There is no need to separate religious and mystical experiences. I agree there are many different types of religious experiences (e.g. sense of union, speaking in tongues, etc.) but differences in subjective experience don't necessitate the distinction. It may simply be that differences in personal beliefs or social/cultural influences are the cause of distinct subjective experiences. Indeed, neurological evidence suggests similar brain regions are activated across different experiences (Azari et al.,2001; Newberg et al., 2001; Beauregard & Paquette, 2006). Individual expectations can have a significant effect on perception of neurological activity, it is likely that personal or cultural beliefs set the stage for different interpretations of what is ultimately a similar neurological experience (Beauregard, 2009). It is for this reason I prefer using Bearegard & Paquette's term "RSMEs" for religious/spiritual/mystical experiences (Beauregard & Paquette, 2006) Croweml11 (talk) 16:40, 2 March 2012 (UTC)
- Azari, N.P., Nickel, J., Wunderlich, G., Niedeggen, M., Hefter, H., Tellmann, L., et al. (2001). Neural correlates of religious experience. European Journal of Neuroscience, 13, 1649-1652.
- Beauregard, M. (2009). Effect of mind of brain activity: Evidence from neuroimaging studies of psychotherapy and placebo effect. Nordic Journal of Psychiatry, 63, 5-16.
- Beauregard, M. & Paquette, V. (2006). Neural correlates of a mystical experience in Carmelite nuns. Neuroscience Letters, 405, 186-190.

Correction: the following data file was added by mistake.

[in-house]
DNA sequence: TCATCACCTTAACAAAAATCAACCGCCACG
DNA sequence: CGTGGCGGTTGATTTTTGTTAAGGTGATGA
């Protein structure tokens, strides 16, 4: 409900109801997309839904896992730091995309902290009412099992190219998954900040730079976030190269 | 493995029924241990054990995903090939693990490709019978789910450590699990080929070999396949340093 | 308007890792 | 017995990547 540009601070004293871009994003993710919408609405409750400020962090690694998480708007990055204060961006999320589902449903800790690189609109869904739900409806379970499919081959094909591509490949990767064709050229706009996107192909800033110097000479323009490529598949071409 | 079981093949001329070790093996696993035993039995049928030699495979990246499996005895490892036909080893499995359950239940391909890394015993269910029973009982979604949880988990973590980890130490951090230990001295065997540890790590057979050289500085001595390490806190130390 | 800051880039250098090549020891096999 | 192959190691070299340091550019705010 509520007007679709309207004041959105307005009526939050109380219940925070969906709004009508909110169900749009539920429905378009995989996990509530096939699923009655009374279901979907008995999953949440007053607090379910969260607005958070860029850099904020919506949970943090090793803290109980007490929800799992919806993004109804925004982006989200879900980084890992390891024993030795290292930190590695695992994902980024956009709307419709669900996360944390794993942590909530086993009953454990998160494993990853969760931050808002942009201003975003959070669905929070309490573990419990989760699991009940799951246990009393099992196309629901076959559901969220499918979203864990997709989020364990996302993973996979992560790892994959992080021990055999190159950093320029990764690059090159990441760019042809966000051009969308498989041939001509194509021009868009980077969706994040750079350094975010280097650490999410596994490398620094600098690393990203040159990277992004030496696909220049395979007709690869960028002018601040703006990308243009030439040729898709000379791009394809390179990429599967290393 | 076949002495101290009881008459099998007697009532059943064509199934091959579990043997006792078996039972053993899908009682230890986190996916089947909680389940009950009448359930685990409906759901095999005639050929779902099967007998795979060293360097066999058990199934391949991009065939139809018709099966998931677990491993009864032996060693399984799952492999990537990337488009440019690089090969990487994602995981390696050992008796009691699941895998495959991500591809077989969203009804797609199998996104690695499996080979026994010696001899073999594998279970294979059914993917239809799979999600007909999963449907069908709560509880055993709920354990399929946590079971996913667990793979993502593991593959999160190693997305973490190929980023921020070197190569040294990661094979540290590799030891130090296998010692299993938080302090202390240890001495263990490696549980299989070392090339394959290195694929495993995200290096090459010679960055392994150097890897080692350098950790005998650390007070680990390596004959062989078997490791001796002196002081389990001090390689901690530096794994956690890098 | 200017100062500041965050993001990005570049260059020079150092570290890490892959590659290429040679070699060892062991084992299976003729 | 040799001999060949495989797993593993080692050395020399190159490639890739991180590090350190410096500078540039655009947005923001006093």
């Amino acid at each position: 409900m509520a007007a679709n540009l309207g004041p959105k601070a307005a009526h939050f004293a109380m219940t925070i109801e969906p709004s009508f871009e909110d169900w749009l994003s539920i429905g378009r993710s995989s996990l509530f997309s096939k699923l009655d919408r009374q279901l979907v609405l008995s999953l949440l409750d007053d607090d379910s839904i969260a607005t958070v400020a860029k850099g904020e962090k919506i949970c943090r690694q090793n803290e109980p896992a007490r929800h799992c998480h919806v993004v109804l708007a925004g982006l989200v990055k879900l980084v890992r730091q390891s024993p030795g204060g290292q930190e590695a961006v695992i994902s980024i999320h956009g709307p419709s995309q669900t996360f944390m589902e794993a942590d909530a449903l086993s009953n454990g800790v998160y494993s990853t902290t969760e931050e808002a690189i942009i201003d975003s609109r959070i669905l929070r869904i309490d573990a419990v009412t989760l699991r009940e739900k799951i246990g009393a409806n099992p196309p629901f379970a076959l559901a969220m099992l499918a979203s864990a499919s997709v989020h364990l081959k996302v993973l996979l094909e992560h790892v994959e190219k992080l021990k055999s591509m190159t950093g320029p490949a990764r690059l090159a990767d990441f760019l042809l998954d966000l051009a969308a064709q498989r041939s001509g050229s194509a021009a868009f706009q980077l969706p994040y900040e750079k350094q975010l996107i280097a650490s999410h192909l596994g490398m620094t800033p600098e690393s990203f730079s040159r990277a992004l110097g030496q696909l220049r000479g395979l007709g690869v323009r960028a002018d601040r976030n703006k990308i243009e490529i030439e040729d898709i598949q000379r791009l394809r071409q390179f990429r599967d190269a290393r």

- Newberg, A., Alavi, A., Baime, M., Pourdehnad, M., Santanna, J. & d’Aquili, E. (2001). The measurement of regional cerebral blood flow during the complex
Studies of the Brain and Religious Experience
- I intend to define cognition and relate it to psychology through research from other articles.Yellowmellow1 14:35, 18 October 2013 (UTC) — Preceding unsigned comment added by Yellowmellow1 (talk • contribs)
This article shows a profound confusion about the distinction between the more general term "religious experience" and the more specific term "mystical experience"
The article include the passage:
- "Psychologist and Philosopher William James described four characteristics of religious / mystical experience in The Varieties of Religious Experience. According to James, such an experience is:
- Transient — the experience is temporary; the individual soon returns to a "normal" frame of mind. It is outside our normal perception of space and time.
- Ineffable — the experience cannot be adequately put into words.
- Noetic — the individual feels that he or she has learned something valuable from the experience. Gives us knowledge that is normally hidden from human understanding.